Was Christianity Started From the Jewish Religion?

By: Benna Crawford

Christianity emerged from the world of Judaism and shares its monotheism and belief in the promise of a messiah. But Christians regard their religion as the completion of that promise while Jews regard Christianity as a misapprehension, the mistaken notion that Jesus was the savior prophesied in the Old Testament.

A charismatic Jew presented the ideas that time and this history separated from Judaism and molded into an entirely new spiritual system.


Jesus was born, lived and died a Jew. His mother was Jewish. He worked and preached in Galilee, a region of Jewish communities, and he was known throughout his life as the man from Nazareth, the Jewish town of his birth. He attended synagogue on holy days and was familiar with the scriptures, what Christians later would call the Old Testament. He identified himself as the fulfillment of a promise of God to his people, the messiah who would live and die to redeem the chosen people from sin and suffering. He did not belong to a group or sect of Judaism — Jesus was not a Pharisee, a Sadducee, an Essene or a revolutionary actively working to throw off the Roman yoke. He was a rabbi, the word for teacher in Aramaic, the Jewish dialect Jesus spoke.


The early Christians were a Jewish sect, a Jesus movement within the larger Judaic religion. Jesus’ first followers were Jews and Jews formed the nucleus of believers in his teachings and his divinity after his crucifixion. Christian Jews observed Judaic laws and considered Jesus to be the promised messiah. They gathered in homes to pray and discuss the life and legacy of the Christ, but they also went to synagogue, celebrated Passover and remained devout Jews. Gradually, the Christians became a distinct religion. Nero placed the blame for the great Roman fire on Christians and isolated them for persecution. Christian Jews repudiated the messianic Jewish revolutionary Bar Kochba because Jesus was their messiah. The four evangelists who wrote the gospels highlighted the separation between Jews and followers of Christ. Constantine’s declaration of Christianity as the official religion of the Roman Empire formalized the split.


The power of words preserved sacred dogmas and ripped two groups of believers asunder. In the first century of the Christian Era, Christ’s apostles wrote letters and chronicles explaining his life and teachings. Some reflected the inclusive nature of Jesus’ ideas while others pointedly excluded non-followers, exacerbating a schism between Christians and Jews. At the same time, the Roman destruction of the Temple in Jerusalem incited the Pharisees to revise and extend traditional prayers to censure the minim, those who deviated from strict Jewish belief, like the Christian Jews. The influential writings of church father Ignatius in the second century clearly differentiate between Christians and Jews. During the second Jewish revolt against Roman rule in A.D. 132, rabbinical scholars outlawed early Christian texts. Language helped drive an irreconcilable wedge between old and new beliefs.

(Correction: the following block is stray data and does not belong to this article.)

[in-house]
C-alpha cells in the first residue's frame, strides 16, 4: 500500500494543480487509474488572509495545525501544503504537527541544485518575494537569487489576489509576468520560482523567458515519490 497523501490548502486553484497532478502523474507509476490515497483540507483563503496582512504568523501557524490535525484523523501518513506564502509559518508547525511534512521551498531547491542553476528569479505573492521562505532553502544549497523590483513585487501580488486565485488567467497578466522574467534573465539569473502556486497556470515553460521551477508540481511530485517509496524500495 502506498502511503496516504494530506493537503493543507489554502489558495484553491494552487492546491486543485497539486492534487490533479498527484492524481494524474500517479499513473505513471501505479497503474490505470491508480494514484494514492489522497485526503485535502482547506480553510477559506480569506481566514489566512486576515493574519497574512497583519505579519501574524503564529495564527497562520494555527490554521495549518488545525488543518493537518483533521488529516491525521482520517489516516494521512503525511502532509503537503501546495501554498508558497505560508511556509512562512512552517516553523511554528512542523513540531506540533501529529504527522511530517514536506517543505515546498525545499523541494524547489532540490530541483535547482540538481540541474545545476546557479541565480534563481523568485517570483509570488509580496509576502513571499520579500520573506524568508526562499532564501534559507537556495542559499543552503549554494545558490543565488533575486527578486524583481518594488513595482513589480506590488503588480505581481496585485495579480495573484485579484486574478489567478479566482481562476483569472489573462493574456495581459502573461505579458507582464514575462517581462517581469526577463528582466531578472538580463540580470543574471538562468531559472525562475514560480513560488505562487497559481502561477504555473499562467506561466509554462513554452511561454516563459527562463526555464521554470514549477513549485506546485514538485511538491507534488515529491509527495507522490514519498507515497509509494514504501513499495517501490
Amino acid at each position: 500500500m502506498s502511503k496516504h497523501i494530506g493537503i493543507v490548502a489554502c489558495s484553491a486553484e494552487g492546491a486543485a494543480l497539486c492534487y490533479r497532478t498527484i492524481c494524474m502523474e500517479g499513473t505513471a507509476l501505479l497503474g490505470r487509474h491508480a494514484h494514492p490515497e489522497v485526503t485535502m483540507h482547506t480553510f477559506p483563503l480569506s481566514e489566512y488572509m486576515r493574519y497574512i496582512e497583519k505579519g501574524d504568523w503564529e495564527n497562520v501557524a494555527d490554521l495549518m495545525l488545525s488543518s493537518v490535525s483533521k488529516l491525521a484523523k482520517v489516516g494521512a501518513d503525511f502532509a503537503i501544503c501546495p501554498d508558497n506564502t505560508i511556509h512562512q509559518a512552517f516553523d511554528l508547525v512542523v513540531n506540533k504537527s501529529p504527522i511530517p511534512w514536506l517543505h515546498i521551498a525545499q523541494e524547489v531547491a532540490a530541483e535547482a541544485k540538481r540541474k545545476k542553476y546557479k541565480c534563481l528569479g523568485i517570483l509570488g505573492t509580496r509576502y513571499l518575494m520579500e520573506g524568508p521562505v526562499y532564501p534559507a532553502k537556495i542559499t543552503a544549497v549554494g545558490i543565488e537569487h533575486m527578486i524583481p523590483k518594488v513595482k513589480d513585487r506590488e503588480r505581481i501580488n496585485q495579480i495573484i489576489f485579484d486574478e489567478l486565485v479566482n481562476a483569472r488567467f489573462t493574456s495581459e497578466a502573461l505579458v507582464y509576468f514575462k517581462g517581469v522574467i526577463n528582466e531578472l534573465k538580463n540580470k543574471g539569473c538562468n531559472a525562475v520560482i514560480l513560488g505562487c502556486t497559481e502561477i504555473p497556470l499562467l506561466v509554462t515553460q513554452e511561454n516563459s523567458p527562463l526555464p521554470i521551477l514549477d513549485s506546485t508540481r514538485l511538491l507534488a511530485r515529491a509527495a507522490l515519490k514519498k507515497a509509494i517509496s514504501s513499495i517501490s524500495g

The Jesus believers among Jews might have retained more influence on the development of Christianity if gentiles had not been recruited and accepted into the early Christian groups. But they were and these new Christians did not observe Judaic practices nor incorporate the reverence for both religions into a fused identity. Their growing dominance in the Christian fold marginalized the Christian Jews who were already under pressure to make a choice between the Messiah and the Temple. Today, the roots of the tree are Judaic but the branches are widely divergent. The Old Testament supplies the ancestry of Christianity — its creation story, its prophets, angels and demons, epic floods, poetry and proverbs. Jewish rituals, like baptism, preceded the Christian sacrament.

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